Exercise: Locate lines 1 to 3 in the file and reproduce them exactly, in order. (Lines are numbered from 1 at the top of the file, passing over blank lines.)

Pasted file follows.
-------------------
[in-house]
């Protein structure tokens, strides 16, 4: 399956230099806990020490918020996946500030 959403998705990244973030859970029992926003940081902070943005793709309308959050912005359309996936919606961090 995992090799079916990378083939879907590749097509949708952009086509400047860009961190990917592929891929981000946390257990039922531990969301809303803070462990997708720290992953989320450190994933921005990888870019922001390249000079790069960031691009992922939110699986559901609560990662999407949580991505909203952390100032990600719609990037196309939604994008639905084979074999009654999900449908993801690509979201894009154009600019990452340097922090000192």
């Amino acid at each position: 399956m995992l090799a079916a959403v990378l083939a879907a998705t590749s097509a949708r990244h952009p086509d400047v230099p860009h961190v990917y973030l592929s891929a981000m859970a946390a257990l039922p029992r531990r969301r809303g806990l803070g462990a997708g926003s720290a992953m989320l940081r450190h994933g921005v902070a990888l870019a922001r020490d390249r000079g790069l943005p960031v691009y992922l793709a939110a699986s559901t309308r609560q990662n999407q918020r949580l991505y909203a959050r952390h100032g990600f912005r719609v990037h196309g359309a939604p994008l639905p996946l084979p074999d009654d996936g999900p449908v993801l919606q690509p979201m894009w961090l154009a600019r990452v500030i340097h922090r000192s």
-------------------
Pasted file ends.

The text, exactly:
[in-house]
């Protein structure tokens, strides 16, 4: 399956230099806990020490918020996946500030 959403998705990244973030859970029992926003940081902070943005793709309308959050912005359309996936919606961090 995992090799079916990378083939879907590749097509949708952009086509400047860009961190990917592929891929981000946390257990039922531990969301809303803070462990997708720290992953989320450190994933921005990888870019922001390249000079790069960031691009992922939110699986559901609560990662999407949580991505909203952390100032990600719609990037196309939604994008639905084979074999009654999900449908993801690509979201894009154009600019990452340097922090000192």
């Amino acid at each position: 399956m995992l090799a079916a959403v990378l083939a879907a998705t590749s097509a949708r990244h952009p086509d400047v230099p860009h961190v990917y973030l592929s891929a981000m859970a946390a257990l039922p029992r531990r969301r809303g806990l803070g462990a997708g926003s720290a992953m989320l940081r450190h994933g921005v902070a990888l870019a922001r020490d390249r000079g790069l943005p960031v691009y992922l793709a939110a699986s559901t309308r609560q990662n999407q918020r949580l991505y909203a959050r952390h100032g990600f912005r719609v990037h196309g359309a939604p994008l639905p996946l084979p074999d009654d996936g999900p449908v993801l919606q690509p979201m894009w961090l154009a600019r990452v500030i340097h922090r000192s």